Thou from Whose unfathomed law the year in beauty flows,
Thyself the vision passing by in crystal and in rose,
Day unto day doth utter speech, and night to night proclaim,
In ever changing words of light, the wonder of Thy Name.

Amen to that sentiment! Now let’s go seize this matchless day!


Walkabout, City-Style

there-is-more-to-life-than-increasing-its-speedI once owned a poster that said on it “There is more to life than increasing its speed,” and I can picture it still, with its small smiling turtle nestled against a background of flower-power blossoms. (Well my goodness, here is an image of that very 70s-era poster, courtesy of Google Image – see?) 

I think of it now because, fresh from traversing the Northeast Corridor on Amtrak’s Acela Express I’ve decided that I’ll never again take a high-speed train.

 Sure, you gain something in time, but how much you do lose in other ways: 

All my life riding trains, I have delighted in the sight of the cities and towns rising up each in their turn with their proud brick banks and reaching steeples. 

All my life riding trains, I have I loved the old harbors and feasted my eyes on the silky marshes grass so green in late summer, then so golden as Nature makes for that final station stop called winter.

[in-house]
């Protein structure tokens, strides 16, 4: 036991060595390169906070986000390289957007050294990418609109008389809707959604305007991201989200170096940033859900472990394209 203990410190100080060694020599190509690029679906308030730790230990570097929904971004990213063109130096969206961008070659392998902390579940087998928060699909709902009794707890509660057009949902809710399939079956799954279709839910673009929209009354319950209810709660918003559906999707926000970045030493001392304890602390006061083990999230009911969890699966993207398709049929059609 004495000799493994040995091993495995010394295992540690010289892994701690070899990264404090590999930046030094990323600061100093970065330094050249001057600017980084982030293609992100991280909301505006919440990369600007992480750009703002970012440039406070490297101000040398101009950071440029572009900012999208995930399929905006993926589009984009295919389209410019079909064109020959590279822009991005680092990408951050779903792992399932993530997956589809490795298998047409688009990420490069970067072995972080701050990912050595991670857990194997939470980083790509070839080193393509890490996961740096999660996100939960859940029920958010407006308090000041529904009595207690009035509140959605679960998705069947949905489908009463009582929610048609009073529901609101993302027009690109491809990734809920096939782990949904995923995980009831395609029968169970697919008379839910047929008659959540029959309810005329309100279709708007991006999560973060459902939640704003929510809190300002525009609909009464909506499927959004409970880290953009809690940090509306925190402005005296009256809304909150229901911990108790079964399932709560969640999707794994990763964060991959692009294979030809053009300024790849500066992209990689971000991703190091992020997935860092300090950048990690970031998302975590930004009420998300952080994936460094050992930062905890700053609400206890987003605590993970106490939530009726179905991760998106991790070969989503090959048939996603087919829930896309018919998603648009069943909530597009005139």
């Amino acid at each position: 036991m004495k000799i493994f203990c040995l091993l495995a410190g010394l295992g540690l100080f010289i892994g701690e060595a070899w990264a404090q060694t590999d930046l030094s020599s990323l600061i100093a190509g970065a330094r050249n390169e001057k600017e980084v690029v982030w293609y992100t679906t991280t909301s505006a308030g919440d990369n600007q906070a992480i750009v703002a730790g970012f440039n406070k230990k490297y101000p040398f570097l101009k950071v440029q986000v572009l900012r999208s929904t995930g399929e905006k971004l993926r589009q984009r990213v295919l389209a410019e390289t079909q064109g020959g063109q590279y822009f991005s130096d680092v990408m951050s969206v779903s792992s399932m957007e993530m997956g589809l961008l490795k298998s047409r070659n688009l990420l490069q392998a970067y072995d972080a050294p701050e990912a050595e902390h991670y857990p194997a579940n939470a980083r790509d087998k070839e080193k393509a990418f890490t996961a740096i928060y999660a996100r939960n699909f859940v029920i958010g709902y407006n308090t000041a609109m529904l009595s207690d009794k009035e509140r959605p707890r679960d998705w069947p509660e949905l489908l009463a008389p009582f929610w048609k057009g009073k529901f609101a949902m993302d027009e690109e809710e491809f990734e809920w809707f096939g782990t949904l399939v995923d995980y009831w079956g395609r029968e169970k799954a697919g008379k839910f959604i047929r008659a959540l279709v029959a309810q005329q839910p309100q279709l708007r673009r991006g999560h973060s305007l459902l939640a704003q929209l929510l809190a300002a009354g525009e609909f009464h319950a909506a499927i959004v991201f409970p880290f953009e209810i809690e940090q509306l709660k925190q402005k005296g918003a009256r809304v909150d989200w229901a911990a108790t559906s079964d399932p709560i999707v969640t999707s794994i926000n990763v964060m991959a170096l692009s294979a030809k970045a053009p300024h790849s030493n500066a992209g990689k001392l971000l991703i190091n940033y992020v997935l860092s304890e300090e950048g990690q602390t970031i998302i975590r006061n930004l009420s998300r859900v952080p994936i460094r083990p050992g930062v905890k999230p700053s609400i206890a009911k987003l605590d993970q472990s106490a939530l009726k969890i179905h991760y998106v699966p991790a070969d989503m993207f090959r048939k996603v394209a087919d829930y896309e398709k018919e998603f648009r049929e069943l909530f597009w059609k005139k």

On a high-speed train, all these sights are barely granted you before they get abruptly snatched away. “You like it? You can’t have it!” seems to be the message and don’t we all get enough of that old taunt here on the far side of Eden? I don’t want to get to a place so fast that I can’t  fully grasp  my journey. The Lovely Rhode Island seashore: a blur!


Far from wishing to zip along in a train or even a car again anytime soon, I have found, after a few days in Manhattan, something I want that is quite different. 

I want to walk, and feel all that humanity swimming past me: The man talking on his phone with such a small earbud you’d think he was talking to himself.The phoneless man behind him who really was doing that and gesturing by way of emphasis.

At first I went to a Starbucks, curled up by a street-level window, and just watched.

Here were two handsome young guys leaning against this very building. They wore bright-white T-shirts with cargo pants, and their hair was gorgeously sculpted. One of them laughed, then tipped a cigarette to his mouth as if it were a champagne flute. Smoking! I thought. Remember Smoking? Then they glided into the stream of traffic and commenced walking. 

Walking! I thought, then drained my coffee and set out walking too, and it felt like pure freedom. I felt like the shark who must move in order to breathe.

I saw hundreds of young people striding along in backpacks. I saw hundred of older people similarly equipped, and striding along, their arms free and swinging. Was I en route to the theater? It was only ten blocks. I could be there in no time – and I was. Was I in need of a bite? A sidewalk vendor sold me a brimming treasure-chest of berries for $2 a pint.